In the winning essay of the 16-17 age group in our Young Financial Journalist competition, Adya Manoj looks at why young people might consider a career in banking and finance – including for altruistic reasons.
“It is not about having lots of money, it’s about knowing how to manage it.”
My best friend burns her tongue on her £4 Venti Gingerbread Latte from Starbucks as she divulges this golden nugget of information to me. I remember reading the same quote on Pinterest a month ago.
The truth is neither of us really know how we will control our finances in the future, or how they will control us. Despite financial services contributing £132bn to the UK economy in 2019 – 6.9% of total economic output – to many the sector is nothing more than passing whispers of fintech and investment banking.
However, according to the Co-operative Party, “393,000 people are directly employed in financial services”. These are accountants, bankers, financial advisers and more. People who not only control their own finances, but have great influence over yours too.
Perhaps therefore, the best way to manage your finances is not just to be aware of them, but to be part of the industry that controls them.
Is that enough reason to consider a career in banking and finance though? What else does the cryptic industry have to offer its employees?
A career in banking and finance
Most people are aware that wages are high – unsurprising in a sector that revolves around money. In the UK, bankers make on average £62,500 per annum, over double the average UK wage. However, the field offers more than just financial benefits.
Banking and finance are built on the trade-off of security for profit. Employees take calculated risks whilst chasing big rewards. In this sense it can be equated to gambling.
However, winning big in the stock market is not based on luck. Rather, forward-thinking, analysis of social and economic trends and swift decision making all contribute to the success or failure of a venture.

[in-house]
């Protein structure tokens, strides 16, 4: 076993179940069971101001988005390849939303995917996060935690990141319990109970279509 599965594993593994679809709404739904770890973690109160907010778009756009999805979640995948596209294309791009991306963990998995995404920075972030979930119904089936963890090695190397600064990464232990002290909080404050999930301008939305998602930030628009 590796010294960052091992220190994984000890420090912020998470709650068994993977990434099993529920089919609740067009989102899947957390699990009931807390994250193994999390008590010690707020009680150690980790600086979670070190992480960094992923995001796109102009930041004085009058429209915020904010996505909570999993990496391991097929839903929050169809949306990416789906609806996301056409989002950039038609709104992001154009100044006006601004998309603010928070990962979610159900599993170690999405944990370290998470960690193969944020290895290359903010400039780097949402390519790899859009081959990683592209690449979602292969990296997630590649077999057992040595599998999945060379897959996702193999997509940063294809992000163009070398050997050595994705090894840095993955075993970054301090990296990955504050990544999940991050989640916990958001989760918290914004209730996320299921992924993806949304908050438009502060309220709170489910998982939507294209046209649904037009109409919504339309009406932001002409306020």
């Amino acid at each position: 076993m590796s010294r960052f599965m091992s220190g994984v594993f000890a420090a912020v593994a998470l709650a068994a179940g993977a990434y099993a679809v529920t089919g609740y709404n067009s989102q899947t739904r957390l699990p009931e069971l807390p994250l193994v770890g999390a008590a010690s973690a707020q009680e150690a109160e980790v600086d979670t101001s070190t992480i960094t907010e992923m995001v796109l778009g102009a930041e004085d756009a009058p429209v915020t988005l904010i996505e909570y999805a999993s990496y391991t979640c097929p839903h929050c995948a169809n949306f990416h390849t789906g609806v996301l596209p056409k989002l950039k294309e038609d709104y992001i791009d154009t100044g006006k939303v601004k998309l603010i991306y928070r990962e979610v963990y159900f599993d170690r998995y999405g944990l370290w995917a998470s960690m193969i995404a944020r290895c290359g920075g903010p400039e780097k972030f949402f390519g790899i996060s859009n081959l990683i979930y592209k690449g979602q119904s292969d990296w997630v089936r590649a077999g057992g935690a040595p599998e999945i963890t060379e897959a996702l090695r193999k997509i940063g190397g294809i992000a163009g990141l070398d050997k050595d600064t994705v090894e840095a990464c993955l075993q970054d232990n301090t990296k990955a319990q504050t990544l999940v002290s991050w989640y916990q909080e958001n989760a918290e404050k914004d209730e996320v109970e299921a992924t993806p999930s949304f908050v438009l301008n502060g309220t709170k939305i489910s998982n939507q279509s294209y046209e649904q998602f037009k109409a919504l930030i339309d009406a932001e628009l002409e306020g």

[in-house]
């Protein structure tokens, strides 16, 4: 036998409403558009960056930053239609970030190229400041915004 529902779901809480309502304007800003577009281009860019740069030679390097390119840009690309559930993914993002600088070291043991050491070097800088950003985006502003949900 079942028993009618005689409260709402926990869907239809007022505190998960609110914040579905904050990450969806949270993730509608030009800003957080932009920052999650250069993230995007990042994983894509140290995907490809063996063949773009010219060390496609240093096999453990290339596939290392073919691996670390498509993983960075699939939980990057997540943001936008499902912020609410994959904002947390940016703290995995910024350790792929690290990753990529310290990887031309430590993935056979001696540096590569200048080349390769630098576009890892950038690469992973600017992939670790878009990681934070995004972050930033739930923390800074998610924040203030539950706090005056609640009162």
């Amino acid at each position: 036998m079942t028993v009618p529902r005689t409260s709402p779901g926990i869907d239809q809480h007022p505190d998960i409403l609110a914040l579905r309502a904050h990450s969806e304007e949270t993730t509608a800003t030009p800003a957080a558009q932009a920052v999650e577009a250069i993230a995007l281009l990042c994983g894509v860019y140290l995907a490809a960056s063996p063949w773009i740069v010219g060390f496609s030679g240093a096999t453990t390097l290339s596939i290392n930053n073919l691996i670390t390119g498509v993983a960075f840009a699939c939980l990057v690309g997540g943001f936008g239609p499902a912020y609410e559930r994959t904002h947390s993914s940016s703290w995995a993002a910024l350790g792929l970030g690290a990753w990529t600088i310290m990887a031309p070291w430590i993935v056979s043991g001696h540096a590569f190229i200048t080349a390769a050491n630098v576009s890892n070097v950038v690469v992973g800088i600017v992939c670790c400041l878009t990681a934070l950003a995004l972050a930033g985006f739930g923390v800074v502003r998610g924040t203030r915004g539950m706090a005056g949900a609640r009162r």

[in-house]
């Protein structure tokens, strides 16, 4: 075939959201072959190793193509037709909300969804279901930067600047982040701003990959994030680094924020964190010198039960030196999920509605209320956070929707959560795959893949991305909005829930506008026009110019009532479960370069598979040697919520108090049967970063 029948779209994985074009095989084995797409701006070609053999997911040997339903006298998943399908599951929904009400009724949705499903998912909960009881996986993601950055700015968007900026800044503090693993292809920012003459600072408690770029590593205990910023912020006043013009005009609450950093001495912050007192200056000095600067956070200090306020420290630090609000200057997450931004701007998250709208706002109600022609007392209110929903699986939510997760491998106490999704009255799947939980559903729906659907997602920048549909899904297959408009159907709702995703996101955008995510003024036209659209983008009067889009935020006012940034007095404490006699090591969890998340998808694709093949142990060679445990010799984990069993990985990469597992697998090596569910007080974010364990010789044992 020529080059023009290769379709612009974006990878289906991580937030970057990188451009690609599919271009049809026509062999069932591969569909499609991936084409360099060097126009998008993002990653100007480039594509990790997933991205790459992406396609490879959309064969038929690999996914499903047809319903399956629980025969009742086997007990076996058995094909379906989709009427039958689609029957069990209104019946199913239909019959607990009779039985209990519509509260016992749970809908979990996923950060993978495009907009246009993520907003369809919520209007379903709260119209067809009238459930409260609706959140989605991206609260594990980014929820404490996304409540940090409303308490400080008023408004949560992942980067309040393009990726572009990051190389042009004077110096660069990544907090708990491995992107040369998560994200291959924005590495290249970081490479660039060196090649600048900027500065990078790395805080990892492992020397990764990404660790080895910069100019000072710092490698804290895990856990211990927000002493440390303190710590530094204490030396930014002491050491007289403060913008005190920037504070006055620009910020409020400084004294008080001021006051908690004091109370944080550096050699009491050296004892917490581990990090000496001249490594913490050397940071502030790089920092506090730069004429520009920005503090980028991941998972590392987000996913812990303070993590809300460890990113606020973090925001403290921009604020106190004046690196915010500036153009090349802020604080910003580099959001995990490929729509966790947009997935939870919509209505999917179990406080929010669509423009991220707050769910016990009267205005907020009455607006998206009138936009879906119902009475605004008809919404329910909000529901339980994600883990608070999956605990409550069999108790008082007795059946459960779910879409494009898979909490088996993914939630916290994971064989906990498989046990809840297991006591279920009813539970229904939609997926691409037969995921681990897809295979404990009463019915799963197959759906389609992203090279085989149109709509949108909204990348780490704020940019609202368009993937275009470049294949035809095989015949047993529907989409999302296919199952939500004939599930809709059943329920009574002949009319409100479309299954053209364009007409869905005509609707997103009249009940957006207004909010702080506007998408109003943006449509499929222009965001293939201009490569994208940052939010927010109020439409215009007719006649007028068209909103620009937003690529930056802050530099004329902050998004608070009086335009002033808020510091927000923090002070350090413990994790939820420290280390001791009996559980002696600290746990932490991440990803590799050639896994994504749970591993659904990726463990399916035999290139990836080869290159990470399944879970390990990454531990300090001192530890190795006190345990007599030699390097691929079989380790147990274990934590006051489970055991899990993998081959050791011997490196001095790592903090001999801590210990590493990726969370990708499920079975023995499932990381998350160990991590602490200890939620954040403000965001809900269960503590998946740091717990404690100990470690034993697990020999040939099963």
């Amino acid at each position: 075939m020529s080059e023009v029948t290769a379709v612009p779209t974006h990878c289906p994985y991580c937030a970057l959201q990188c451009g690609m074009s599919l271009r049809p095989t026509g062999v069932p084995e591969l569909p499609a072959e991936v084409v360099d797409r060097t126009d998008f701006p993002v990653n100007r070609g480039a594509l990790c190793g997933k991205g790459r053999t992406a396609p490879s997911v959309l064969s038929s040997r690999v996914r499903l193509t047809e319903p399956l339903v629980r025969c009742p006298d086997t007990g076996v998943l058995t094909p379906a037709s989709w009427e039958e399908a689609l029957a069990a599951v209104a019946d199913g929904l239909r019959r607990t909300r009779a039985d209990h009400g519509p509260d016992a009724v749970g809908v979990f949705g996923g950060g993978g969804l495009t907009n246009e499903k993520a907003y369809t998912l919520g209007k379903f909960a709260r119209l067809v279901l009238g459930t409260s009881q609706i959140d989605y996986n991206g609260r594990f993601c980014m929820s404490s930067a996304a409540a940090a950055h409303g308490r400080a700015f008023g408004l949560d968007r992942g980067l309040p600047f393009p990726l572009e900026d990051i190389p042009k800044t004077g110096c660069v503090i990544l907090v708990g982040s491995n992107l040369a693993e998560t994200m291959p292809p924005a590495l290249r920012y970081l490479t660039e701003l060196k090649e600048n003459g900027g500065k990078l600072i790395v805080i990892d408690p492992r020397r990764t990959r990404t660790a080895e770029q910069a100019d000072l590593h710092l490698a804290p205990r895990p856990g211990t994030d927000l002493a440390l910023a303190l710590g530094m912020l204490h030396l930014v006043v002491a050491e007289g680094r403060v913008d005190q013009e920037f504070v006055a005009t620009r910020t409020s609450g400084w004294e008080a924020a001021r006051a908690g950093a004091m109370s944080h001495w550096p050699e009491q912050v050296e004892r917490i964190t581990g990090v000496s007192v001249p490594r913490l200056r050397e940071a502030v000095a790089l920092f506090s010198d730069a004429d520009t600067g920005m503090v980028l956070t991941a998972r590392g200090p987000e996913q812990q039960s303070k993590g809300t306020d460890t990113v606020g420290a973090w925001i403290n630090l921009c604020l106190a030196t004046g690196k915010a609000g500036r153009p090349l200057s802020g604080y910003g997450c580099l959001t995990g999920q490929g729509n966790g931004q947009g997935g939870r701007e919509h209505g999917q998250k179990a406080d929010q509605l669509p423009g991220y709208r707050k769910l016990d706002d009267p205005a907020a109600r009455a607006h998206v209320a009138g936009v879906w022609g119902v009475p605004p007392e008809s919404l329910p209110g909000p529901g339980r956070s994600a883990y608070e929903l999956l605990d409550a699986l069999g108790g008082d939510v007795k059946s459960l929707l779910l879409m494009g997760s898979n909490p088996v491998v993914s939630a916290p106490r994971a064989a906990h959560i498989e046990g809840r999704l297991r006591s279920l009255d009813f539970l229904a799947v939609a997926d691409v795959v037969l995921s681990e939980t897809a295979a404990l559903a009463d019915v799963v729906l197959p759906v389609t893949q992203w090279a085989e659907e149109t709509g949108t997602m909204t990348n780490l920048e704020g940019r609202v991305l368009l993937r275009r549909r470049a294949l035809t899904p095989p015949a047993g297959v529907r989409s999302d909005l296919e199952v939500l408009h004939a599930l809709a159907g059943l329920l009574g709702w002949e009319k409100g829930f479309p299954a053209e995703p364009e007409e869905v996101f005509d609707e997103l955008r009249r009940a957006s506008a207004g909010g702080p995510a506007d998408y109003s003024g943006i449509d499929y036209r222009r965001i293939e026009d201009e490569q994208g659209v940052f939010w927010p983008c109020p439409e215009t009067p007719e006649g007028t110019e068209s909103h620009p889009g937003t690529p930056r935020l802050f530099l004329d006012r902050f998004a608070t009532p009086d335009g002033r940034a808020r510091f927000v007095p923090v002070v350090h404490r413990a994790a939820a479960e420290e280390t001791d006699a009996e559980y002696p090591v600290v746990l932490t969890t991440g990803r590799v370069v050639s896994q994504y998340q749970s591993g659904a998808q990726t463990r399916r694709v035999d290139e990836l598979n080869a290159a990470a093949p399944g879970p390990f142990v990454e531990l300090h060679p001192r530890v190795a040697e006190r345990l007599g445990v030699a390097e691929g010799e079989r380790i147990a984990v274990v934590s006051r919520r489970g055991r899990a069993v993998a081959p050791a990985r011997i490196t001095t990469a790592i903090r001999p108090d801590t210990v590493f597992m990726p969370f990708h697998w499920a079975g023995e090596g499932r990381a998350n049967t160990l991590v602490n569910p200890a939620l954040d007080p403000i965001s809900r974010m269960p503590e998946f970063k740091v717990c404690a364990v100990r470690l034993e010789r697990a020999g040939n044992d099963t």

Many find the speed and scale at which this must be undertaken overwhelming. But for those who enjoy the adrenaline that comes with such complex, high-stakes problem solving, a career in finance can be thrilling.
Furthermore, many of those who work in this sector do so not due to any personal benefits they receive, but due to the impact they have on their community.
A misleading stereotype
Bankers are often villainised in society, with Mark Twain famously stating, “A banker is someone who lends you his umbrella when the sun is shining but wants it back the minute it begins to rain.”
Despite this Wolf of Wall Street stereotype, the lives of most bankers are far less glamorous and self-involved.
Most employees in this sector spend their lives advising others on how to manage their hard-earned cash – be that through helping parents save for their children’s university education, or helping pensioners to finally buy their dream home.
Many banks now consider customer and community improvement as part of their core aims – seen through new players such as Monzo making easy long-term saving an integral part of their online platforms, or older, larger financial institutions encouraging their employees to volunteer, such as Goldman Sachs who have over 900 non-profit partners whom their employees aid.
Positive impact of banking and finance
Moreover, the positive impact you can have in this sector stretches globally.
The World Bank has two main aims:
- to “end extreme poverty by decreasing the percentage of people living on less than $1.90 a day to no more than 3%” and
- to “promote shared prosperity by fostering the income growth of the bottom 40% for every country”.
Banking and finance employees work together to lift millions out of poverty, vastly improving the overall standard of living.
The World Bank Human Capital Project, for example, invests in education and healthcare for children – improving the quality of labour, a factor of production, which will help generate economic growth in the future. The IMF gave Sierra Leone $102 million in 2015 to combat the economic harm caused by the Ebola outbreak.
Financial analysts worldwide must allocate scarce funds to the most pressing issues – considering social, economic and political implications of investment as well as the opportunity cost. It is a tremendous responsibility, but the right decisions can save lives.
Changing the world
The gingerbread latte has gone cold, but the reality of the poor investment has only begun to set in. The truth is I have little knowledge of the complex intricacies of the global economy. I’m willing to learn them, though.
What I do have is a burning passion to change the world for the better, to help people – be they neighbours looking for a mortgage, or individuals halfway across the world looking to start a business through microfinance. And if I learn how to budget my own income along the way, that’s certainly not a loss.
I will consider a career in banking and finance. Maybe you should too.
Adya Manoj is the winner in the 16-17 age group of our 2019/20 Young Financial Journalist competition, which we run in partnership with the Financial Times. She is currently studying for her A'Levels at The Tiffin Girls’ School, Kingston-upon-Thames.
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